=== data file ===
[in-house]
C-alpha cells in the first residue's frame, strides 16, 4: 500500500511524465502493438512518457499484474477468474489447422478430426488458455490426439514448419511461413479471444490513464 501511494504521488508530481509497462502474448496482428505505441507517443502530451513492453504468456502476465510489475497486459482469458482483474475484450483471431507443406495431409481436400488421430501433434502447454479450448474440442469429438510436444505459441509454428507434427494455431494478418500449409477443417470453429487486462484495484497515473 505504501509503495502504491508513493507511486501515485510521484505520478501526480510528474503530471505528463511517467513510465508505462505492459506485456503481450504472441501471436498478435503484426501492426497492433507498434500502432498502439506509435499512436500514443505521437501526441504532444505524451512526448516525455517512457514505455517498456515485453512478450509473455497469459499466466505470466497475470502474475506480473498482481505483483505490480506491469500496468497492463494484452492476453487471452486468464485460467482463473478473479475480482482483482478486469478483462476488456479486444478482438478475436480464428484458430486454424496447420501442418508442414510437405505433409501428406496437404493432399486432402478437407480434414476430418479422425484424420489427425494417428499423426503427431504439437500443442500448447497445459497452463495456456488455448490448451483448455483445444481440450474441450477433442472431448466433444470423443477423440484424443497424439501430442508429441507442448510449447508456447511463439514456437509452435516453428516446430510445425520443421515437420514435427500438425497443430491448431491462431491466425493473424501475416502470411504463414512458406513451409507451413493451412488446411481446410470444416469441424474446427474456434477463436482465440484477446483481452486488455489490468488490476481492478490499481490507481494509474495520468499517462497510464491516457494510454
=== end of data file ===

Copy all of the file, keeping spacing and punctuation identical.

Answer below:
[in-house]
C-alpha cells in the first residue's frame, strides 16, 4: 500500500511524465502493438512518457499484474477468474489447422478430426488458455490426439514448419511461413479471444490513464 501511494504521488508530481509497462502474448496482428505505441507517443502530451513492453504468456502476465510489475497486459482469458482483474475484450483471431507443406495431409481436400488421430501433434502447454479450448474440442469429438510436444505459441509454428507434427494455431494478418500449409477443417470453429487486462484495484497515473 505504501509503495502504491508513493507511486501515485510521484505520478501526480510528474503530471505528463511517467513510465508505462505492459506485456503481450504472441501471436498478435503484426501492426497492433507498434500502432498502439506509435499512436500514443505521437501526441504532444505524451512526448516525455517512457514505455517498456515485453512478450509473455497469459499466466505470466497475470502474475506480473498482481505483483505490480506491469500496468497492463494484452492476453487471452486468464485460467482463473478473479475480482482483482478486469478483462476488456479486444478482438478475436480464428484458430486454424496447420501442418508442414510437405505433409501428406496437404493432399486432402478437407480434414476430418479422425484424420489427425494417428499423426503427431504439437500443442500448447497445459497452463495456456488455448490448451483448455483445444481440450474441450477433442472431448466433444470423443477423440484424443497424439501430442508429441507442448510449447508456447511463439514456437509452435516453428516446430510445425520443421515437420514435427500438425497443430491448431491462431491466425493473424501475416502470411504463414512458406513451409507451413493451412488446411481446410470444416469441424474446427474456434477463436482465440484477446483481452486488455489490468488490476481492478490499481490507481494509474495520468499517462497510464491516457494510454